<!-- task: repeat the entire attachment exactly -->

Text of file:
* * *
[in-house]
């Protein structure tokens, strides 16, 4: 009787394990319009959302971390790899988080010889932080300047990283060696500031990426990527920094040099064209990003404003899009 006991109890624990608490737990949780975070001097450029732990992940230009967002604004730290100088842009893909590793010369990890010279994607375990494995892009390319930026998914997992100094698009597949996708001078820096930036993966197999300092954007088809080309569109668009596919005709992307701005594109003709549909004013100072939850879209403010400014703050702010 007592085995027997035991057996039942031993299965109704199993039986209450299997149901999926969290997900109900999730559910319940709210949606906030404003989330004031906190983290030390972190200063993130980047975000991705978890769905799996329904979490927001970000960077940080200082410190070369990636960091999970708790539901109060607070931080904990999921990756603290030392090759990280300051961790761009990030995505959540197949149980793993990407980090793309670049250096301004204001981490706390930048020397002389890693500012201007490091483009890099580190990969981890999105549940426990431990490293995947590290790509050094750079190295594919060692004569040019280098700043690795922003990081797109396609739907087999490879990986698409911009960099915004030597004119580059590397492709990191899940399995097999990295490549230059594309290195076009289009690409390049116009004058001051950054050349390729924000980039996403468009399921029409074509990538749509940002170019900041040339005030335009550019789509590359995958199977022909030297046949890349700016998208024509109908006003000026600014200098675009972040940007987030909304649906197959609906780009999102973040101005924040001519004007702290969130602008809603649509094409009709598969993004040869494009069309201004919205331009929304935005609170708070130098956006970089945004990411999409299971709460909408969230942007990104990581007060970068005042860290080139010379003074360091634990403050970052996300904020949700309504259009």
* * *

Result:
[in-house]
């Protein structure tokens, strides 16, 4: 009787394990319009959302971390790899988080010889932080300047990283060696500031990426990527920094040099064209990003404003899009 006991109890624990608490737990949780975070001097450029732990992940230009967002604004730290100088842009893909590793010369990890010279994607375990494995892009390319930026998914997992100094698009597949996708001078820096930036993966197999300092954007088809080309569109668009596919005709992307701005594109003709549909004013100072939850879209403010400014703050702010 007592085995027997035991057996039942031993299965109704199993039986209450299997149901999926969290997900109900999730559910319940709210949606906030404003989330004031906190983290030390972190200063993130980047975000991705978890769905799996329904979490927001970000960077940080200082410190070369990636960091999970708790539901109060607070931080904990999921990756603290030392090759990280300051961790761009990030995505959540197949149980793993990407980090793309670049250096301004204001981490706390930048020397002389890693500012201007490091483009890099580190990969981890999105549940426990431990490293995947590290790509050094750079190295594919060692004569040019280098700043690795922003990081797109396609739907087999490879990986698409911009960099915004030597004119580059590397492709990191899940399995097999990295490549230059594309290195076009289009690409390049116009004058001051950054050349390729924000980039996403468009399921029409074509990538749509940002170019900041040339005030335009550019789509590359995958199977022909030297046949890349700016998208024509109908006003000026600014200098675009972040940007987030909304649906197959609906780009999102973040101005924040001519004007702290969130602008809603649509094409009709598969993004040869494009069309201004919205331009929304935005609170708070130098956006970089945004990411999409299971709460909408969230942007990104990581007060970068005042860290080139010379003074360091634990403050970052996300904020949700309504259009």